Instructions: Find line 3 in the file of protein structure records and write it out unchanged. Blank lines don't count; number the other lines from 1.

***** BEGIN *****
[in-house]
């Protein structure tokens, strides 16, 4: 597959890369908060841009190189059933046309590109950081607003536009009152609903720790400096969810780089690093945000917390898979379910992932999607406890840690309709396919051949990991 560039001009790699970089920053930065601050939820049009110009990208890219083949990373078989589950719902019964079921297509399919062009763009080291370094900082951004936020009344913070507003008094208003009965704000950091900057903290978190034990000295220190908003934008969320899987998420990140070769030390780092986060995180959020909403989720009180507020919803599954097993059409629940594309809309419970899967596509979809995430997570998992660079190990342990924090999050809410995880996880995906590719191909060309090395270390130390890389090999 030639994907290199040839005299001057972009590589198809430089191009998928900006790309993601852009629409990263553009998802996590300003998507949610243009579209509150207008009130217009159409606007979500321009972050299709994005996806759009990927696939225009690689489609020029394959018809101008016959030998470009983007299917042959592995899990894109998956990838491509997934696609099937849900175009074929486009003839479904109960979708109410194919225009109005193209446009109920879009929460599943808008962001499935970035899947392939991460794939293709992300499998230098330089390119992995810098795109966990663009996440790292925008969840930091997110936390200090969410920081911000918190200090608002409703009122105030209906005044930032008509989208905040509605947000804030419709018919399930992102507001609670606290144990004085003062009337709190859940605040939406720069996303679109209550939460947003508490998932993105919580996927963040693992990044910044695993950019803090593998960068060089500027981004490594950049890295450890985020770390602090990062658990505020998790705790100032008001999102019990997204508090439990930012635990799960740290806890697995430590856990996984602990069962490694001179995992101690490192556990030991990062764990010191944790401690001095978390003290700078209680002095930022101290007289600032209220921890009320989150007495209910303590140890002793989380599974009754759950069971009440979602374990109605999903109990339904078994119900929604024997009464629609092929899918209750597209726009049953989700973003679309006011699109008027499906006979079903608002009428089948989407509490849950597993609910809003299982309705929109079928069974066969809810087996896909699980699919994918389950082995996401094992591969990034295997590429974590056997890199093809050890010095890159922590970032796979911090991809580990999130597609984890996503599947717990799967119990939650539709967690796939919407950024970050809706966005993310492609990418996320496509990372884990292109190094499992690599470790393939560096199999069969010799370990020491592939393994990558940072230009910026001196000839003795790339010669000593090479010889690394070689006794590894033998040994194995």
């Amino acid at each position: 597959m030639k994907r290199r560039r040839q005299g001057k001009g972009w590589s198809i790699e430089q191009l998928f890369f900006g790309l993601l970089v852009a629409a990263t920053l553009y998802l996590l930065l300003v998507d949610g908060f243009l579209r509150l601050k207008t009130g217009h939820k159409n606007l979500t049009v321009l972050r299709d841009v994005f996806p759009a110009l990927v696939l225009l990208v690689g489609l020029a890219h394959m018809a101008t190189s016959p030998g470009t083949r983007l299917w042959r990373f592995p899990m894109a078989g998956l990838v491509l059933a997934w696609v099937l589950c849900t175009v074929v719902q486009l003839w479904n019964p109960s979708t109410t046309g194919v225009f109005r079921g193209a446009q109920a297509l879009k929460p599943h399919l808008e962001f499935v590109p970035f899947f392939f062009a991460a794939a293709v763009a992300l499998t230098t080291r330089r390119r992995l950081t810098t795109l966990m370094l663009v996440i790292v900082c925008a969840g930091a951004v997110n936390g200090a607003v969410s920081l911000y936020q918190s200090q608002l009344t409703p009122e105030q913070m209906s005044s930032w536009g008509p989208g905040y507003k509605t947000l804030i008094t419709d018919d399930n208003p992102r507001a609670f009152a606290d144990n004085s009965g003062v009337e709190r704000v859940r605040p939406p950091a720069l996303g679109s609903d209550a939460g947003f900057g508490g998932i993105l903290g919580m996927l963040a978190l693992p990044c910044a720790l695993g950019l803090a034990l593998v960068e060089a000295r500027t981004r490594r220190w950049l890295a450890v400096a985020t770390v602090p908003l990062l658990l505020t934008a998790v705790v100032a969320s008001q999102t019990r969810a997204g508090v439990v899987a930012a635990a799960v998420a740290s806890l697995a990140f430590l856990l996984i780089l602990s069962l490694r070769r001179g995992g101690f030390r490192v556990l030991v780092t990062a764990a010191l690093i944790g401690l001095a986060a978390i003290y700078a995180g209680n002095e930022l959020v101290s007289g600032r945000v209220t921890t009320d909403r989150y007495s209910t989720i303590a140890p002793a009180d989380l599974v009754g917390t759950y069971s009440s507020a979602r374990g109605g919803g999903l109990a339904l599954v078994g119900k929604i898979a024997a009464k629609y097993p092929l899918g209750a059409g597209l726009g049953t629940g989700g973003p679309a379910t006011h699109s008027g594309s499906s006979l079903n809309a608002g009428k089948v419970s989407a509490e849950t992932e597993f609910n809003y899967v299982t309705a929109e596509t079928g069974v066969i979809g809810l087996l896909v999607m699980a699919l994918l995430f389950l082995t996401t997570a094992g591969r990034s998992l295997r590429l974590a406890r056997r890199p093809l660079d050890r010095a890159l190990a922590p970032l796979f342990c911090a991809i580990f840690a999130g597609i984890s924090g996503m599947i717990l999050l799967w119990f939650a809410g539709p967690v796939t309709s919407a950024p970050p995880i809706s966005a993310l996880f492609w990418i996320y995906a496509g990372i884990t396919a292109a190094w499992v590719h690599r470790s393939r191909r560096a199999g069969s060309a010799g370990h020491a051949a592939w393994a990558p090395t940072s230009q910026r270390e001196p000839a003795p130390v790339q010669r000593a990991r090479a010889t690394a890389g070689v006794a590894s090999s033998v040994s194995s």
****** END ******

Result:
């Amino acid at each position: 597959m030639k994907r290199r560039r040839q005299g001057k001009g972009w590589s198809i790699e430089q191009l998928f890369f900006g790309l993601l970089v852009a629409a990263t920053l553009y998802l996590l930065l300003v998507d949610g908060f243009l579209r509150l601050k207008t009130g217009h939820k159409n606007l979500t049009v321009l972050r299709d841009v994005f996806p759009a110009l990927v696939l225009l990208v690689g489609l020029a890219h394959m018809a101008t190189s016959p030998g470009t083949r983007l299917w042959r990373f592995p899990m894109a078989g998956l990838v491509l059933a997934w696609v099937l589950c849900t175009v074929v719902q486009l003839w479904n019964p109960s979708t109410t046309g194919v225009f109005r079921g193209a446009q109920a297509l879009k929460p599943h399919l808008e962001f499935v590109p970035f899947f392939f062009a991460a794939a293709v763009a992300l499998t230098t080291r330089r390119r992995l950081t810098t795109l966990m370094l663009v996440i790292v900082c925008a969840g930091a951004v997110n936390g200090a607003v969410s920081l911000y936020q918190s200090q608002l009344t409703p009122e105030q913070m209906s005044s930032w536009g008509p989208g905040y507003k509605t947000l804030i008094t419709d018919d399930n208003p992102r507001a609670f009152a606290d144990n004085s009965g003062v009337e709190r704000v859940r605040p939406p950091a720069l996303g679109s609903d209550a939460g947003f900057g508490g998932i993105l903290g919580m996927l963040a978190l693992p990044c910044a720790l695993g950019l803090a034990l593998v960068e060089a000295r500027t981004r490594r220190w950049l890295a450890v400096a985020t770390v602090p908003l990062l658990l505020t934008a998790v705790v100032a969320s008001q999102t019990r969810a997204g508090v439990v899987a930012a635990a799960v998420a740290s806890l697995a990140f430590l856990l996984i780089l602990s069962l490694r070769r001179g995992g101690f030390r490192v556990l030991v780092t990062a764990a010191l690093i944790g401690l001095a986060a978390i003290y700078a995180g209680n002095e930022l959020v101290s007289g600032r945000v209220t921890t009320d909403r989150y007495s209910t989720i303590a140890p002793a009180d989380l599974v009754g917390t759950y069971s009440s507020a979602r374990g109605g919803g999903l109990a339904l599954v078994g119900k929604i898979a024997a009464k629609y097993p092929l899918g209750a059409g597209l726009g049953t629940g989700g973003p679309a379910t006011h699109s008027g594309s499906s006979l079903n809309a608002g009428k089948v419970s989407a509490e849950t992932e597993f609910n809003y899967v299982t309705a929109e596509t079928g069974v066969i979809g809810l087996l896909v999607m699980a699919l994918l995430f389950l082995t996401t997570a094992g591969r990034s998992l295997r590429l974590a406890r056997r890199p093809l660079d050890r010095a890159l190990a922590p970032l796979f342990c911090a991809i580990f840690a999130g597609i984890s924090g996503m599947i717990l999050l799967w119990f939650a809410g539709p967690v796939t309709s919407a950024p970050p995880i809706s966005a993310l996880f492609w990418i996320y995906a496509g990372i884990t396919a292109a190094w499992v590719h690599r470790s393939r191909r560096a199999g069969s060309a010799g370990h020491a051949a592939w393994a990558p090395t940072s230009q910026r270390e001196p000839a003795p130390v790339q010669r000593a990991r090479a010889t690394a890389g070689v006794a590894s090999s033998v040994s194995s």